Naomi Hirahara
  • “One of the most important American writers of the 20th century. . . . A quirky American genius.”
    — Walter Mosley




  • COTTON COMES TO HARLEM | Buy this DVD Watch it now!
    97 minutes
    Based on the novel by Chester Himes
    Director: Ossie Davis
    Starring Raymond St. Jacques as COFFIN ED JOHNSON
    and Godfrey Cambridge as GRAVE DIGGER JONES
    Also starring Calvin lockhart, Judy Pace, Redd Foxx, Emily Yancy, Cleavon Little
    It’s tempting to tag this as an early example of the blaxploitation sub-genre, but with its broad comedy, it recalls Car 54, Where Are You? as much as it prefigures Super Fly or Shaft. It hasn’t aged well.
    100 minutes
    Based on the novel The Heat’s On by Chester Himes
    Director: Mark Warren
    Score by Donny Hathaway
    Starring Raymond St. Jacques as COFFIN ED JOHNSON
    and Godfrey Cambridge as GRAVE DIGGER JONES
    Also starring Jonelle Allen, Adam Wade, Peter DeAnda
    Equally dated, but this one has Donny Hathaway on the soundtrack.
  • A RAGE IN HARLEM | Buy this DVD Watch it now
    (1991, Miramax)
    98 minutes
    Based on the novel by Chester Himes
    Written by John Toles-Bey and Bobby Crawford
    Directed by Bill Duke
    Produced by Stephen Woolley and Kerry Boyle
    Music by Elmer Bernstein
    Starring Forest Whitaker as Jackson
    and Robin Givens as Imabelle
    With George Wallace as GRAVE DIGGER JONES
    and Wendell “Stack” Pierce as COFFIN ED JOHNSON
    Also starring Gregory Hines, Zakes Mokae, Danny Glover, Badja Djola, Screamin’ Jay Hawkins, James Spinks


  • Himes, Chester,
    The Quality of Hurt: The Early Years Buy this book
    Doubleday, 1972.
    Himes rants and roars and explains and shakes his fists, in a soul-burning burst of confession in the first volume of his autobiography. Compelling, provocative and utterly defiant at times.
  • Himes, Chester,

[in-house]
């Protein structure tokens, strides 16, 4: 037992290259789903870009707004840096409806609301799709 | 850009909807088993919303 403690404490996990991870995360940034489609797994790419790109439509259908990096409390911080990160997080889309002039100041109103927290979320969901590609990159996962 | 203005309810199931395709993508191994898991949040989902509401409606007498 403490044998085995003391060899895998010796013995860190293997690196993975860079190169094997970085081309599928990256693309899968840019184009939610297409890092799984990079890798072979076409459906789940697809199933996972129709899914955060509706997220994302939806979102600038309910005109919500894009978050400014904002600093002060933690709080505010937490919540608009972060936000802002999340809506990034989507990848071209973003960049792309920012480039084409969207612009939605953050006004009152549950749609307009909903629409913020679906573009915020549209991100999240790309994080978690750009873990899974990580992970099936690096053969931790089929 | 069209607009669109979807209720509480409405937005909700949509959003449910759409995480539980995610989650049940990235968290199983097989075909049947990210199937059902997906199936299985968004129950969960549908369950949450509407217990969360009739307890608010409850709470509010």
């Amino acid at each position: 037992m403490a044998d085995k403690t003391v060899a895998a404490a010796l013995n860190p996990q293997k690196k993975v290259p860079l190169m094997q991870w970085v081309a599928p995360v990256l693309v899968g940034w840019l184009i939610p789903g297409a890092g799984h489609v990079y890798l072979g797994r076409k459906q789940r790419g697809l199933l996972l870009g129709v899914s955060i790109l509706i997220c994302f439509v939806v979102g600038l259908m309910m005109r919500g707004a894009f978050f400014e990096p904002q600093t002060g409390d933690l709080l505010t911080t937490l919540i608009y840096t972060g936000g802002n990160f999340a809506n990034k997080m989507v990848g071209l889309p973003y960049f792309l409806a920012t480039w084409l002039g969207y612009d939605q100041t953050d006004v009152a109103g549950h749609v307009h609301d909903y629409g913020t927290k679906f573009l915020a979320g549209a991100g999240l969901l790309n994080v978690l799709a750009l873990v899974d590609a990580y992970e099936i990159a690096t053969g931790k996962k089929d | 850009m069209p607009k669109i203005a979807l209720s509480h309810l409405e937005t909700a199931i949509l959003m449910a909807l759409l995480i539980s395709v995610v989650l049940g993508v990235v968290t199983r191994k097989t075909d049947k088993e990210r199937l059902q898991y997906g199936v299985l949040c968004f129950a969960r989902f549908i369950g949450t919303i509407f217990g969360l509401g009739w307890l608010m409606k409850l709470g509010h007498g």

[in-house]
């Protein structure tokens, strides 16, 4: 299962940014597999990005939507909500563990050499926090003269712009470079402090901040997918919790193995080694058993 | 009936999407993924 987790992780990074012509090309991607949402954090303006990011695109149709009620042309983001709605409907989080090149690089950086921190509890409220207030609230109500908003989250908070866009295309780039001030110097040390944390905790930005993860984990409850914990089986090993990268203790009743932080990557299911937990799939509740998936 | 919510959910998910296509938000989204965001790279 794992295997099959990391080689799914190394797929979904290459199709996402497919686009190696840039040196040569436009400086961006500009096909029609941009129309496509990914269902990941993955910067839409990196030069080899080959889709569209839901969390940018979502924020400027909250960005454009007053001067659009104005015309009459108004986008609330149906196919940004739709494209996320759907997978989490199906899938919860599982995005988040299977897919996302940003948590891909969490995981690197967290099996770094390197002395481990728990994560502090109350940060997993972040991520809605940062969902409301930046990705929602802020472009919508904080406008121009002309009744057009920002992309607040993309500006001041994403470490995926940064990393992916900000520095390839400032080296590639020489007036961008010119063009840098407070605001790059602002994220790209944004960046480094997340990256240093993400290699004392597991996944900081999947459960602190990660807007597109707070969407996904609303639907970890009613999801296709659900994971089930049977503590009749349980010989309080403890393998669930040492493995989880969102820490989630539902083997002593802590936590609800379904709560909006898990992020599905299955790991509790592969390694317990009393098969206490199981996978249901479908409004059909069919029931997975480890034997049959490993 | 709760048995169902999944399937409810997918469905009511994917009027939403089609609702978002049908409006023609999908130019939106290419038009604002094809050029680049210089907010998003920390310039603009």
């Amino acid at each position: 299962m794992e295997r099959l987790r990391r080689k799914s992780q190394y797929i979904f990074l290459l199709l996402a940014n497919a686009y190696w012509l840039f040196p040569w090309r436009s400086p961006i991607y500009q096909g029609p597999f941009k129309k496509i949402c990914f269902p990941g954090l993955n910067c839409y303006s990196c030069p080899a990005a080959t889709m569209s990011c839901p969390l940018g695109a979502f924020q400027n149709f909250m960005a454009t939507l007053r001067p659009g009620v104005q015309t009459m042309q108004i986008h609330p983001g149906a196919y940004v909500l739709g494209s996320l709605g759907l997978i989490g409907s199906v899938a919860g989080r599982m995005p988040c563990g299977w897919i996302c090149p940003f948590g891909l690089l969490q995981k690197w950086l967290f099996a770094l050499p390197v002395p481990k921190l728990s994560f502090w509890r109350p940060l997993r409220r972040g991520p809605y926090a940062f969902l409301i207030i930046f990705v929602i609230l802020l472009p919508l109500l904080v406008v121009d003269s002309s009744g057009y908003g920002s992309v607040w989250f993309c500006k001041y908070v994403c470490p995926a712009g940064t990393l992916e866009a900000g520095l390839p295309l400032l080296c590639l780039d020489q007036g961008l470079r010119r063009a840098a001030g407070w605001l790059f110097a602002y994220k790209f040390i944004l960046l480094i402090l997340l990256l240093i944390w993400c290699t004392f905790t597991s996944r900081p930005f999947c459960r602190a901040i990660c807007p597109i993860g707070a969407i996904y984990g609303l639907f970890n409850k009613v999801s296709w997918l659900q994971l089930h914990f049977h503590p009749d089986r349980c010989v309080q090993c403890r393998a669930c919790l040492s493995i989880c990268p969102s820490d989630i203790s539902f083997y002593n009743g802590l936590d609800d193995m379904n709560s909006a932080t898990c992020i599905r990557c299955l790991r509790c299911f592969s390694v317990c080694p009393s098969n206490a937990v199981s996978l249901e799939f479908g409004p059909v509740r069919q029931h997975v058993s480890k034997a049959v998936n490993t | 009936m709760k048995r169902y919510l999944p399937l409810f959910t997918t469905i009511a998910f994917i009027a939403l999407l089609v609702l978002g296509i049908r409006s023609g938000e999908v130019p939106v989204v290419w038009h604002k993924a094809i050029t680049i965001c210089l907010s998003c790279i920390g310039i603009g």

My Life of Absurdity: The Later Years Buy this book
    Doubleday, 1976.
    That Himes was pissed off at both women and America comes through loud and clear in this second burn-the-bridges volume of his autobiography.
  • Skinner, Robert,
    Two Guns From Harlem: The Detective Fiction of Chester Himes Buy this book
    Popular Press, 1989.
    Skinner charts the complicated life and work of Himes, discussing how Himes’s “experience as a black man, combined with his unique outlook on sociology, politics, violence, sex, and race relations, resulted not only in an unusual portrait of black America but also opened the way for the creation of the ethnic and female hard-boiled detectives who followed.”
  • Skinner, Robert, and Michel Fabre
    Conversations with Chester Himes Buy this book
    University Press of Mississippi, 1995.
    A compelling selection of intimate and at times provocative interviews with the author.
  • Margolies, Edward, and Michel Fabre,
    The Several Lives of Chester Himes Buy this book
    University Press of Mississippi, 1997.
    Himes scholar Fabre and Edward Margolies teamed up, with the help of Himes’ widow.
  • Sallis, James,
    Chester Himes: A Life Buy this book
    (Walker Books, 2000)
    Picking up from where Skinner’s 1989 biography left off, Sallis digs even deeper, trying to sort out the contradictions and connections between Himes’s writing and his complicated personal life.
  • Jackson, Lawrence P.,
    Chester Himes: A Biography Buy this book Buy the audio Kindle it!
    (W.W. Norton & Co., 2017)
    A piercing and insightful look into the personal struggles and torments of one of America’s most inflential writers. Every new bio seems to dig deeper. Won the Edgar for Best Critical/Biographical Work.
  • “Liberation Struggle: Chester Himes’ One-Man Movement”
    In-depth review by Thomas Chatterton Williams from August 2017 issue of Harper’s, of Lawrence P. Jackson’s 2017 bio, Chester Himes: A Biography (above), focussing not so much on Coffin Ed & Grave Digger as on Himes’ messy and complicated life, and how it affected his fiction.
Respectfully submitted by Kevin Burton Smith. Thanks to John McDonagh for his valuable help on this one.